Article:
As financial first responders who support their members in times of need, many federally insured credit unions have already voluntarily decided to protect their members’ relief payments from collection, garnishment, and the right of offset. By demonstrating the cooperative philosophy at the heart of the credit union movement, these credit unions are doing the right thing. And, as American consumers — many of whom are disproportionately people of color — struggle through the economic shock inflicted by the COVID-19 crisis, all credit unions should strive to live up to this foundational principle.
But, a small number may chose a different course. Like a pickpocket on the subway, they may grab the stimulus money meant for daily living expenses from their members. Credit unions that do so should fear the reputational risk they will face by failing to accommodate the needs of their members during tough times. Such practices will sacrifice the long-term financial viability of their credit union and create negative publicity for the entire credit union system.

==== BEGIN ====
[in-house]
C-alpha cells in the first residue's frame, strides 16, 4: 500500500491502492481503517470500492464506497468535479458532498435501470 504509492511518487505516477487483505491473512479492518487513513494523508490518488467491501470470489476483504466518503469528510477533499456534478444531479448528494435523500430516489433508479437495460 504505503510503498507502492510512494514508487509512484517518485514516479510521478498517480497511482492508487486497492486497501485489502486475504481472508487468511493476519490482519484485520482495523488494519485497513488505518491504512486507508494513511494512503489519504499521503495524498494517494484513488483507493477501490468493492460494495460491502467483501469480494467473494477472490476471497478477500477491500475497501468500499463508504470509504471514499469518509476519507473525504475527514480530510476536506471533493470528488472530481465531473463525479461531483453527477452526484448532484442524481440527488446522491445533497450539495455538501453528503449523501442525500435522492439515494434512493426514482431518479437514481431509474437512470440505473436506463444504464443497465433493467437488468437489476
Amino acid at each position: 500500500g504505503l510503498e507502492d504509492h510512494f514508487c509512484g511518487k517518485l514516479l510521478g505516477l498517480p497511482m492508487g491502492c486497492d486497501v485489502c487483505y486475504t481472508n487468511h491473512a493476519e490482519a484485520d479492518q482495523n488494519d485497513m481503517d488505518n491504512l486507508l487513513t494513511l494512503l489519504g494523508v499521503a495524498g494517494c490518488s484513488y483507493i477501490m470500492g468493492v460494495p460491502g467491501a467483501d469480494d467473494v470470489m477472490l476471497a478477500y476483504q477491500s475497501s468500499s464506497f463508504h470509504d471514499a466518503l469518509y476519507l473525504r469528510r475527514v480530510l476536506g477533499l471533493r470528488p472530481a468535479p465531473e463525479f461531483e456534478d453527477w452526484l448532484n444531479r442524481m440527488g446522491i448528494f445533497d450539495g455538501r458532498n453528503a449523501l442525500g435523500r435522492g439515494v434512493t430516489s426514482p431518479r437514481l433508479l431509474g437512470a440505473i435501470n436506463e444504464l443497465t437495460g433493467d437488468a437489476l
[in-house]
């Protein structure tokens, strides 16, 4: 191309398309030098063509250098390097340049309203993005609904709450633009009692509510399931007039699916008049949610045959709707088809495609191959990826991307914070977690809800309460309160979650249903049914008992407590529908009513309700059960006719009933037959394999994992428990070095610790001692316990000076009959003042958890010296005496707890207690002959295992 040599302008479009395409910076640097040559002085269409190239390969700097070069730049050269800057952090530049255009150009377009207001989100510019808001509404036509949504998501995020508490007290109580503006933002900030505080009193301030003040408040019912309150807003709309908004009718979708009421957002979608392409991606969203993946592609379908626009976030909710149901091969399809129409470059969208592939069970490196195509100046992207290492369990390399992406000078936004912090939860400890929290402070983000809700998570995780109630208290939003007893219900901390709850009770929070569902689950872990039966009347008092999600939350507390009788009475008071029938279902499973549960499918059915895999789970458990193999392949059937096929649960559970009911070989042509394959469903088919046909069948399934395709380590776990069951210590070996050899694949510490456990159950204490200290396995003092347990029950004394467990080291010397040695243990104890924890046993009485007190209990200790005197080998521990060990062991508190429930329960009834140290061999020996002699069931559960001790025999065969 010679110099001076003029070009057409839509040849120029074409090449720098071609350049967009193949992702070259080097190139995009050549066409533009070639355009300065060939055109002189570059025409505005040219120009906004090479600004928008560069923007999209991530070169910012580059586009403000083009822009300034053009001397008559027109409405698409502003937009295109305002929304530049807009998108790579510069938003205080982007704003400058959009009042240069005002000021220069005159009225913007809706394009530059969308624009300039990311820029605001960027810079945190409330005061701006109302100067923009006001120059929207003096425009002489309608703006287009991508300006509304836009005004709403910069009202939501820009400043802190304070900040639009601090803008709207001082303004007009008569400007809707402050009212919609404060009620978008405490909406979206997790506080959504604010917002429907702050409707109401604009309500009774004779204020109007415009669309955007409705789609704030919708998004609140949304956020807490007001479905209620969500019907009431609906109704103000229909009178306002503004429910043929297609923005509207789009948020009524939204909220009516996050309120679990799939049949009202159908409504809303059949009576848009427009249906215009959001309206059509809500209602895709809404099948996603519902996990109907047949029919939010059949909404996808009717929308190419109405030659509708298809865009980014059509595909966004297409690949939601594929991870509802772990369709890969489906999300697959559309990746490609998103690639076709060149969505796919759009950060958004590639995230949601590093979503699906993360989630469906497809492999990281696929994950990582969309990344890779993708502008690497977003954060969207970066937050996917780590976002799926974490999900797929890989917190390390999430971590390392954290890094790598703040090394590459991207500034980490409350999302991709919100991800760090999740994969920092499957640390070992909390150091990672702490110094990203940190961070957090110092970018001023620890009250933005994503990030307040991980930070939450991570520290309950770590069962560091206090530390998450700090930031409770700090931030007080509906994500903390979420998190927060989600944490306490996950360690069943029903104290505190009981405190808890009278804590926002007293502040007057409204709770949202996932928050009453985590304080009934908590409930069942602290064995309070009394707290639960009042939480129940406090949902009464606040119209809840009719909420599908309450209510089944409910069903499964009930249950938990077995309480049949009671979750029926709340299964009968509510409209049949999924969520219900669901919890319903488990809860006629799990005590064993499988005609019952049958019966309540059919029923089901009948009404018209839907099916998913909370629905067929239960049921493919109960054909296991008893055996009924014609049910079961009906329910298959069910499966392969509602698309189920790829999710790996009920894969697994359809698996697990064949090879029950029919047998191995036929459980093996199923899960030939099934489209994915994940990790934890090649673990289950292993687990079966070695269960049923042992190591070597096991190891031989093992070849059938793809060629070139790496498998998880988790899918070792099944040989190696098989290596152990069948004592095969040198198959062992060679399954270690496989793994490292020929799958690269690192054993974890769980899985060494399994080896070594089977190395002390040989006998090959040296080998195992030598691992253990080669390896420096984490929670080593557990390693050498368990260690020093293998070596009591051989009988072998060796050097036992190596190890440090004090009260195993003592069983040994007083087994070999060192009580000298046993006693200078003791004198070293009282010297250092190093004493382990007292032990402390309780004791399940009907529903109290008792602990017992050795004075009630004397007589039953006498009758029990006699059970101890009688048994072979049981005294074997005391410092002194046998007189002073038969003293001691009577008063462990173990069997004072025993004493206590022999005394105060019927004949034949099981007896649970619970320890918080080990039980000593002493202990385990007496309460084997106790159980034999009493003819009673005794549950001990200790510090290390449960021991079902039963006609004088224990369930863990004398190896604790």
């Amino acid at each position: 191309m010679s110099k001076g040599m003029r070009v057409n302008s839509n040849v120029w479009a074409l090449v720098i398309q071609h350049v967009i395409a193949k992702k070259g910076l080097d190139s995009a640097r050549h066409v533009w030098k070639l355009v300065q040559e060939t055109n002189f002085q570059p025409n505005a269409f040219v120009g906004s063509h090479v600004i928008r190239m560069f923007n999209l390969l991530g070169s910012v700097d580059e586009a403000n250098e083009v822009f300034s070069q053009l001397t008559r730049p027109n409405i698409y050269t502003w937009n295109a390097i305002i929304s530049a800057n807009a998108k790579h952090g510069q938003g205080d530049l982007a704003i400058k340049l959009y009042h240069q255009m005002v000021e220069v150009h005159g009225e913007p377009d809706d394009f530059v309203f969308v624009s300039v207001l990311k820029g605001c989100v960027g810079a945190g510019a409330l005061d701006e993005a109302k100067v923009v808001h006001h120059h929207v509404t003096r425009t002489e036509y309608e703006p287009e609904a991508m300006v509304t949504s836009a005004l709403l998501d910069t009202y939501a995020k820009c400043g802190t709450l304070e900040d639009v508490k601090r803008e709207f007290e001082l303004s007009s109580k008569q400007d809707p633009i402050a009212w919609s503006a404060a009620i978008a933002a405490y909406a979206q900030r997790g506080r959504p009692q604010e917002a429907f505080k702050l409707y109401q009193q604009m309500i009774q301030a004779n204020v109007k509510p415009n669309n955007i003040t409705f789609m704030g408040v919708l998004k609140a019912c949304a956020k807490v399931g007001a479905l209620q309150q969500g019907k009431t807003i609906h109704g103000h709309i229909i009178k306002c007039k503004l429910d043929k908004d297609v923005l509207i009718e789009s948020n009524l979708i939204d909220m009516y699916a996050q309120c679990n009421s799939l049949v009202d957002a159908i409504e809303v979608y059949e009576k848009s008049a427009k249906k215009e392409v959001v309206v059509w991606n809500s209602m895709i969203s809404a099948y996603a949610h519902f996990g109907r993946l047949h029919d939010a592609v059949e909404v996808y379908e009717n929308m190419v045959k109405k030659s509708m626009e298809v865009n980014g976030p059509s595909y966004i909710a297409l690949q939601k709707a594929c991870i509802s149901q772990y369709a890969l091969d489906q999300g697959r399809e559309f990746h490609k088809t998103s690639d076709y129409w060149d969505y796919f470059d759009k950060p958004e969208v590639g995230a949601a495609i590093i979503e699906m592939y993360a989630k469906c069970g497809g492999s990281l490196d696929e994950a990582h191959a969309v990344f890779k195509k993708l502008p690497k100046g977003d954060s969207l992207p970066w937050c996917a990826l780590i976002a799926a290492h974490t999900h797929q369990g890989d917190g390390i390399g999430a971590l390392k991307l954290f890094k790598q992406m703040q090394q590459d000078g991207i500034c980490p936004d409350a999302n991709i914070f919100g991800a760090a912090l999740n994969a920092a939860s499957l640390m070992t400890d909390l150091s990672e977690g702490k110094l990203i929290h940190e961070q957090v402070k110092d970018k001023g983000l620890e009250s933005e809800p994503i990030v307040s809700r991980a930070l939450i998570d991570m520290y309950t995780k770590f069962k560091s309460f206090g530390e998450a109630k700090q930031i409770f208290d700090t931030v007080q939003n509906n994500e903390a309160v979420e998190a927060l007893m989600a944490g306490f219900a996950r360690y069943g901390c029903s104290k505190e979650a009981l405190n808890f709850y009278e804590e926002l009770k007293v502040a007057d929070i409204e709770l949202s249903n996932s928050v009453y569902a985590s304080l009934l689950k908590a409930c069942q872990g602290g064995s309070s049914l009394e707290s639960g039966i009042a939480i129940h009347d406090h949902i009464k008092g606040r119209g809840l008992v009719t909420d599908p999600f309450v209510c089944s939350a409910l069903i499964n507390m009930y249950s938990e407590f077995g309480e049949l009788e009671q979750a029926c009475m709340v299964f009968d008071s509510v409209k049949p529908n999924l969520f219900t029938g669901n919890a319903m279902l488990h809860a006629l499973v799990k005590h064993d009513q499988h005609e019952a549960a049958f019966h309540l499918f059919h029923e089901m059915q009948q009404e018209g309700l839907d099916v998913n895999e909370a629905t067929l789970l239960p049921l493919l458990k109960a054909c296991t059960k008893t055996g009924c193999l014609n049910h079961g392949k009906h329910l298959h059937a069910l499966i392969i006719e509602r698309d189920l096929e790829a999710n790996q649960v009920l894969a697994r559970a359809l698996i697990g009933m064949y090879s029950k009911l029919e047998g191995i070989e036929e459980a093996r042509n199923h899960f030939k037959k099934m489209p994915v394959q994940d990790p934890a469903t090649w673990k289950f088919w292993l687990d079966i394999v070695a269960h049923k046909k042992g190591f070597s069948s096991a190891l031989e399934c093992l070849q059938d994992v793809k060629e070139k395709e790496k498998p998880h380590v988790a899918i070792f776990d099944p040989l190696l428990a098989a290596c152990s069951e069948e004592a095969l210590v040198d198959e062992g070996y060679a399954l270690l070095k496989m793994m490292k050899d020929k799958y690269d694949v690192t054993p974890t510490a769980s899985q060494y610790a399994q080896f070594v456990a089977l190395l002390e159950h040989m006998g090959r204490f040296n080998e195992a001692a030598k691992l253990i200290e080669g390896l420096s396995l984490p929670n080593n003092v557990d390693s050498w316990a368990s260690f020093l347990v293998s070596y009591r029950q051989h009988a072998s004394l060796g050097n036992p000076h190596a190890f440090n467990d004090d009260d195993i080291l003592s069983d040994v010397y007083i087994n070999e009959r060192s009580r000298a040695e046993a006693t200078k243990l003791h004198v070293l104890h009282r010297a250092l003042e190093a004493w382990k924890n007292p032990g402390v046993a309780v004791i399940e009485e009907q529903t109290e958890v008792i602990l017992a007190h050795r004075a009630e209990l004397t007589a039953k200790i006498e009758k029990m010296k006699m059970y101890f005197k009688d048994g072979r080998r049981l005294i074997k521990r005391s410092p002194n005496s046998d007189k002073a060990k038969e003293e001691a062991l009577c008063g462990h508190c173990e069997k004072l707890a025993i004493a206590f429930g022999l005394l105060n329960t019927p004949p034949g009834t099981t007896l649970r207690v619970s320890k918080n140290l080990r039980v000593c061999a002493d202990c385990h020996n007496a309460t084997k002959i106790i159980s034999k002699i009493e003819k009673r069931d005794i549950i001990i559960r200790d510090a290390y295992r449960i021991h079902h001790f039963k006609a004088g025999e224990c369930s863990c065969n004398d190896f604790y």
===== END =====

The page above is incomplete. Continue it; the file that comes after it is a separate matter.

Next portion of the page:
When I spoke about this issue last year after the enactment of the CARES Act, I noted that it is time for all credit unions to heed the lyrics of Bill Withers who sang, “Lean on me, when you’re not strong, and I’ll be your friend. I’ll help you carry on.” Credit unions that follow this wise, timeless advice will serve their members, themselves, the credit union system, and our economy well in the long term.
Economic Equity and Justice
Lastly, I want to focus on economic equity and justice, which are vital to the continued health and success of the credit union system.